8. Group the line and the coordinate grid (see instructions on grouping above).

 

Drawing a Linear Inequality on the Grid

After you have drawn a line on the coordinate grid, if that line represents an inequality, you need to do a little more work:

  1. If the line represents a simple less than or greater than rather than less than or equal to or greater than or equal to, the line should not be a solid line--it should be dashed. Use the Drawing Toolbar to change the style of the line.
  2. Next, you must shade the coordinate grid. Do the usual mathematics of checking one point not on the line to determine if the shading should be to the left or right of the line.
  3. Choose a right triangle from the AutoShapes menu (Drawing Toolbar > AUTOSHAPES > BASIC SHAPES > RIGHT TRIANGLE) and draw it in the area that needs to be shaded.
  4. You may have to use DRAW > ROTATE > FLIP LEFT to orient the triangle properly.
  5. Stretch the handles so the triangle aligns with the line and covers the area of the coordinate grid.
  6. Remove the line around the triangle (on the Drawing Toolbar, use the line color tool and choose None for color).
  7. Set the Fill Color and the semi-transparency (on the Drawing Toolbar, select the fill color tool and select "More Fill Colors." From the color menu, choose any color you like. At the bottom of that same color menu, check the box for Semi-transparent if you are using Word 97 or 2000 or slide the transparency indicator to approximately 75% if you are using Word 2002/XP).
  8. Group the line, coordinate grid, and shading (see instructions on grouping above).

Drawing a Quadratic on the Grid

Drawing a quadratic (parabola) on a grid is about the same as drawing a line. For a parabola, you will use the Curve Tool instead of the Double Arrow tool. First determine three points on the parabola: The vertex and one point on each "leg" of the parabola. If you do not know the vertex, you will need a half dozen or more points (or use Excel instead of Word to graph your equation).

  1. Open Word.
  2. Using the INSERT > PICTURE > FROM FILE menu options, insert a copy of the grid above.
  3. On the Drawing Toolbar, select AUTOSHAPES > LINES > CURVE
  4. Click at the first point (on one "leg" of the parabola), move to the vertex and click there, click the point (on the other "leg" of the parabola), and visually extend the last leg of the parabola to the edge of the coordinate grid. Double click on this final point.
  5. You can extend one of the "legs" of the parabola if you hold down the SHIFT key and drag the line in the direction of the parabola. You may need to rotate, stretch, or shrink the parabola to get it to coincide with all three points.
  6. If desired, change the order of the graphics, the thickness of the line, the color of the line, or the style of the line (solid or dashed).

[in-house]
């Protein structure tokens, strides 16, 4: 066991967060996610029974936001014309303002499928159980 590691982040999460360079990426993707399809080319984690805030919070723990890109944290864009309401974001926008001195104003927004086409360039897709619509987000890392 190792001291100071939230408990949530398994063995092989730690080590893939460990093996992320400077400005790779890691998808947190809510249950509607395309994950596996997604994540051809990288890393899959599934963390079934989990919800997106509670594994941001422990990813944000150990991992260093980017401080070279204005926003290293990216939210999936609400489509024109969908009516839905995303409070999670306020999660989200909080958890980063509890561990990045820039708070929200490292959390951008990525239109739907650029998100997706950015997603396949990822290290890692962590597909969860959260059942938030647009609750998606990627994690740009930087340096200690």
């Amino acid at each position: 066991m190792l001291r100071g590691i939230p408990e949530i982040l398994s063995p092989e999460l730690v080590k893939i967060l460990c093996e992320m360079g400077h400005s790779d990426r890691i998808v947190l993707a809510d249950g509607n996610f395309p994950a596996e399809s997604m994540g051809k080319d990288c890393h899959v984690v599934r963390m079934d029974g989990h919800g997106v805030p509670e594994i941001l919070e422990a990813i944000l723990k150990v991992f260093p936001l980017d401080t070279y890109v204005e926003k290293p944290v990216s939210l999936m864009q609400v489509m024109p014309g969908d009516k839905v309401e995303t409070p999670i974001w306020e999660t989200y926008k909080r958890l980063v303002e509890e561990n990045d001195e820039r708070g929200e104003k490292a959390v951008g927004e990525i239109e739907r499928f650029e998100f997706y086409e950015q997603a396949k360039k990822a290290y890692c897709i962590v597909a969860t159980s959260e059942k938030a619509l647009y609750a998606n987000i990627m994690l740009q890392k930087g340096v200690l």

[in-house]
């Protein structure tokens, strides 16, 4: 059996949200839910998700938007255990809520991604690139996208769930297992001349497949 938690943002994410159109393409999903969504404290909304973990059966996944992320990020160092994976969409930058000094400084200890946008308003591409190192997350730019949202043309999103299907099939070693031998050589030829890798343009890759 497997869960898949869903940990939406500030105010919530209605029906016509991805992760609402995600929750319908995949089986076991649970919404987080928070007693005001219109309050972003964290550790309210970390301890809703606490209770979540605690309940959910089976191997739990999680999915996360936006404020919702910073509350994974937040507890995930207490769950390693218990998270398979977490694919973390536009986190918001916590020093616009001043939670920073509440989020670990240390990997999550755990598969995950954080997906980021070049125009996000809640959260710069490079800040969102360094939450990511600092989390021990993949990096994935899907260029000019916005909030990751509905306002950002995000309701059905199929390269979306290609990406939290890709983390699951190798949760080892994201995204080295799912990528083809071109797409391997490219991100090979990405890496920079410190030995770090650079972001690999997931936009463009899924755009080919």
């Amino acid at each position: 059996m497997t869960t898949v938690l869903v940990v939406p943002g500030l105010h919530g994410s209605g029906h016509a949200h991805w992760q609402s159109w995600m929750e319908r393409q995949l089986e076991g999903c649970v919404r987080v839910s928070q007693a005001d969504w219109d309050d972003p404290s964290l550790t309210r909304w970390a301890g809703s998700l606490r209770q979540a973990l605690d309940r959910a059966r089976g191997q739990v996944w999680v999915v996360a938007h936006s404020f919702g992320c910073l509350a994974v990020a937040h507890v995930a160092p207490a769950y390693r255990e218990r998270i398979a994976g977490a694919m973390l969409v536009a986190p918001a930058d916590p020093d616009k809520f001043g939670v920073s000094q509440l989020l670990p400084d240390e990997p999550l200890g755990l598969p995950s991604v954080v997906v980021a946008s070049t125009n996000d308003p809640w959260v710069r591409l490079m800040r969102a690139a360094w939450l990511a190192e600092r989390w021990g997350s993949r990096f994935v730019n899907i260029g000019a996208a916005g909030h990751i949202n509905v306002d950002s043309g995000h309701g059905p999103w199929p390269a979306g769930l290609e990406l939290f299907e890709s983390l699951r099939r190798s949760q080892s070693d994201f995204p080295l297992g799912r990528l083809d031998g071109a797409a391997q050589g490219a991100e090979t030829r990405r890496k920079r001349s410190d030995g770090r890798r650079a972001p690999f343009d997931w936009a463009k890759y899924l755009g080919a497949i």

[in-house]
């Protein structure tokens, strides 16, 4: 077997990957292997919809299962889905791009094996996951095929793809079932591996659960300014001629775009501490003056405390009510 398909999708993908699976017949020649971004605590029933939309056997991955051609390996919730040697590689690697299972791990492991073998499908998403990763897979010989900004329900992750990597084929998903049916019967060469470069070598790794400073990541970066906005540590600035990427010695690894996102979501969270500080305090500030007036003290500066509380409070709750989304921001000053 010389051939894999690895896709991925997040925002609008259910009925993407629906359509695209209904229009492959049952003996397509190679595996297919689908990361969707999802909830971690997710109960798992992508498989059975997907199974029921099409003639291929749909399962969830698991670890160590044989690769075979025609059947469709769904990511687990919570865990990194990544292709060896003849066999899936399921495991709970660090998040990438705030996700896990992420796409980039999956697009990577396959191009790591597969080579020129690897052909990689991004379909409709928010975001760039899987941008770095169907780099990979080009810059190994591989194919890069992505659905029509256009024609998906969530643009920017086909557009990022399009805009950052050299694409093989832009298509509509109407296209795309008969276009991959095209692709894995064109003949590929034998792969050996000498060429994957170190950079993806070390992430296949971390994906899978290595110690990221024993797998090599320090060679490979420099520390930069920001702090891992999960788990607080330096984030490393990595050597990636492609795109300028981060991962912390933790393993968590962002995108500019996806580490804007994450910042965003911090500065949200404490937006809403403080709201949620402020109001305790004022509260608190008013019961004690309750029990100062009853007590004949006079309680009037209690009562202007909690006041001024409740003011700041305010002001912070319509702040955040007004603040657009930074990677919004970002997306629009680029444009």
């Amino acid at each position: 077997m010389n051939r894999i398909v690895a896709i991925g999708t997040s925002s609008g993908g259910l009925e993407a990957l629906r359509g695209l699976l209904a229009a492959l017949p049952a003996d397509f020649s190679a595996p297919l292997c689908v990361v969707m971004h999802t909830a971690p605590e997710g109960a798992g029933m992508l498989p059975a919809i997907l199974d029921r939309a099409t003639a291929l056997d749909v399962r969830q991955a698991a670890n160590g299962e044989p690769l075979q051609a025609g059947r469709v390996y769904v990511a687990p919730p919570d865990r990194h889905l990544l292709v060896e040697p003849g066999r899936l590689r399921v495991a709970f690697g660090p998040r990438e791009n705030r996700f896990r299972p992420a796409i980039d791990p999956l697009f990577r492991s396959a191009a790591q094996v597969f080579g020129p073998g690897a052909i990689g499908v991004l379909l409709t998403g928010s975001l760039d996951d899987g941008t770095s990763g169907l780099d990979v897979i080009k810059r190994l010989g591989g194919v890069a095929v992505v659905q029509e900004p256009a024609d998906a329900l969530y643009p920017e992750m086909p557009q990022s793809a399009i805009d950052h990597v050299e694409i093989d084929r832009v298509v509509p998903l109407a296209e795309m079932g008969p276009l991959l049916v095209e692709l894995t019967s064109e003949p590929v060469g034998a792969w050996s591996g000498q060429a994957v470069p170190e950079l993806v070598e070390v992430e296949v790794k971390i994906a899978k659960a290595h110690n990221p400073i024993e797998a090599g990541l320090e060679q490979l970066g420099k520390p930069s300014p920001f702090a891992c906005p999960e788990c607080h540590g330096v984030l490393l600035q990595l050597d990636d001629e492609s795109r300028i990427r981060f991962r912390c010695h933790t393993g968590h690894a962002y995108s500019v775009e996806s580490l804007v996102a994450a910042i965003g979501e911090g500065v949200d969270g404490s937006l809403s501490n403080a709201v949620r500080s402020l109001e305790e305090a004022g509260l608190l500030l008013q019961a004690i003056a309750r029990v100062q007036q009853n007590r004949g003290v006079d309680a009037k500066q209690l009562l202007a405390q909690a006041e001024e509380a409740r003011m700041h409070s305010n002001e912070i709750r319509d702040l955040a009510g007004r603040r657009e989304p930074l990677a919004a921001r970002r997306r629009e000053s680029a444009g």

7. Group the parabola and the coordinate grid (see instructions on grouping above).

 

Enhancing Your Graphs with Callouts

You may want to enhance your graphs with callouts to label points, lines, equations, etc. Use the Drawing Toolbar and select AUTOSHAPES > CALLOUTS. You may place text in the callouts. Be sure to group the callouts with the rest of the graphic.

Inserting Your Word Document with Graphics into Outlook Express

I create all my math lectures, quizzes, and solution keys in Word using EE and Drawing Toolbar graphs. I save the document as a regular Word document so the graphics are embedded into the document, but you could also save it as a Web page. Then (and this is the trick), keep the saved Word document open (or open it up again using Word--not Internet Explorer), then select all (Ctrl-A) and copy (Ctrl-C) and paste (Ctrl-V) it into the body of an Outlook Express message. If you don't keep your Word document open, all the links to the objects and graphics are lost and your graphics will be missing. Instead of a nice mathematical expression, you will see a box with a red 'X' in it:    In addition, if you try to copy and paste from an Outlook Express message back into Word or into another Outlook Express message, you will see the box with a red 'X' in it because there are no links to the original graphics. Always be sure to save your original Word document in case you want to change it at a later date.

Be sure your Outlook Express is set to send pictures with the messages (TOOLS > OPTIONS > SEND Tab, then click on the HTML button in the News Sending Format section)

In both Word 2000 and Word 2002 (XP), you may need to turn off VML and CSS (Word's Tools > Options > General Tab > Web Options button). Thanks to Ceal Craig for discovering this.

If you are using Word 2000, consider getting the Office 2000 HTML Filter (http://office.microsoft.com/downloads/2000/Msohtmf2.aspx). Also be sure you have the latest updates to Office & Word 2000.

If you experience problems with a simple cut and paste (graphics aren't appearing), try this longer method which always works:

  1. Create the assignment in Word and save it as a Word DOC file.
  2. Do a FILE > SAVE AS> and select the File Type of Web Page (HTML).
  3. Close Word (do not keep open the file as instructed above).
  4. Open Outlook Express.
  5. Click the down arrow next to the NEW POST button: 
  6. From the drop-down list, choose "Select Stationery."
  7. Browse to where you save the file as a Web page (HTML).
  8. Select the filename and click OK.
  9. Add a Subject line.

  10. Move your automatic signature, if necessary.

  11. Click "Send."

 


Copyright (c) 2002, Jolene M. Morris, All Rights Reserved